Dusk ignited the horizon, a resin line above blacktop. A lighter snapped. Ash whisked through the open window as Grandma watched her son run across the highway to the diner. He held his elbows akimbo, but his gait was smooth, as though he were much older.

My grandmother liked to think she’d also inherited her mother’s resilience. Dorothy Kennedy was born in Racine in 1920. The oldest of five children and the only girl. Little old me, she used to say. Daughter of a salesman, an Irish immigrant, a drunk. Whenever Dorothy heard of people saying they had depression, she scoffed. Depression was using your four-foot-eleven frame to shelter your mother from your father’s vitriol after he’d spent his earnings on whiskey down at a bar called Nick’s. It was lying awake at night in a house in Mansfield, Ohio, just praying you wouldn’t hear his feet stumble up the steps. Drinking wasn’t an addiction. It was a personality, and AA couldn’t cure that. Her father was what they call recovered by the time she brought my grandfather home in 1946 to meet him, but she knew he was still the same man. You don’t recover from who you are. When her father died in 1956, she didn’t attend his funeral.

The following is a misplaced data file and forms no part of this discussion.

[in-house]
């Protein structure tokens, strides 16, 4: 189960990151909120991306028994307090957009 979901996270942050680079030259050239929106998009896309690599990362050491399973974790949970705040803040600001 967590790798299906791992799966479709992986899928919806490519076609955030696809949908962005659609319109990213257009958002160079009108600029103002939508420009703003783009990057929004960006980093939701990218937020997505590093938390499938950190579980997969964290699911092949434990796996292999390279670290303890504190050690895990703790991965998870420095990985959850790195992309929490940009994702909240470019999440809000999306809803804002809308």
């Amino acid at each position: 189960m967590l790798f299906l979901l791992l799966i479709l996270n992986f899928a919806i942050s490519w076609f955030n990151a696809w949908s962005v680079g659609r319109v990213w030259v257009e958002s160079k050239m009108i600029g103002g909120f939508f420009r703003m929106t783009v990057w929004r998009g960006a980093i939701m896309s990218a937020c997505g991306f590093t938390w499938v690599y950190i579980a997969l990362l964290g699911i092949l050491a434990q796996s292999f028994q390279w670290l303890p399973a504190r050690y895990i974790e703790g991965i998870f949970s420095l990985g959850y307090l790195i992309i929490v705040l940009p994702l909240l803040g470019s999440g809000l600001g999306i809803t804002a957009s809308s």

My grandmother thought of herself as the kind of woman who knew enough to know when you had it good. When, in 1966, Grandpa got stationed at Randolph Air Force Base and they found a place in a suburb outside of San Antonio called Universal City, it sounded right—universal signifying to her not the cosmos but a modern system of highways and underground pipes. Places like Universal City were under development everywhere, their green lawns, strip malls, and good schools manifesting the standardized American dream come true—for a white man with a salary and a family. Twenty miles from downtown San Antonio, Universal City was only 2.7 miles from Randolph Air Force Base, my grandfather’s last station before retirement in 1969. But Universal City could have been anywhere in the United States.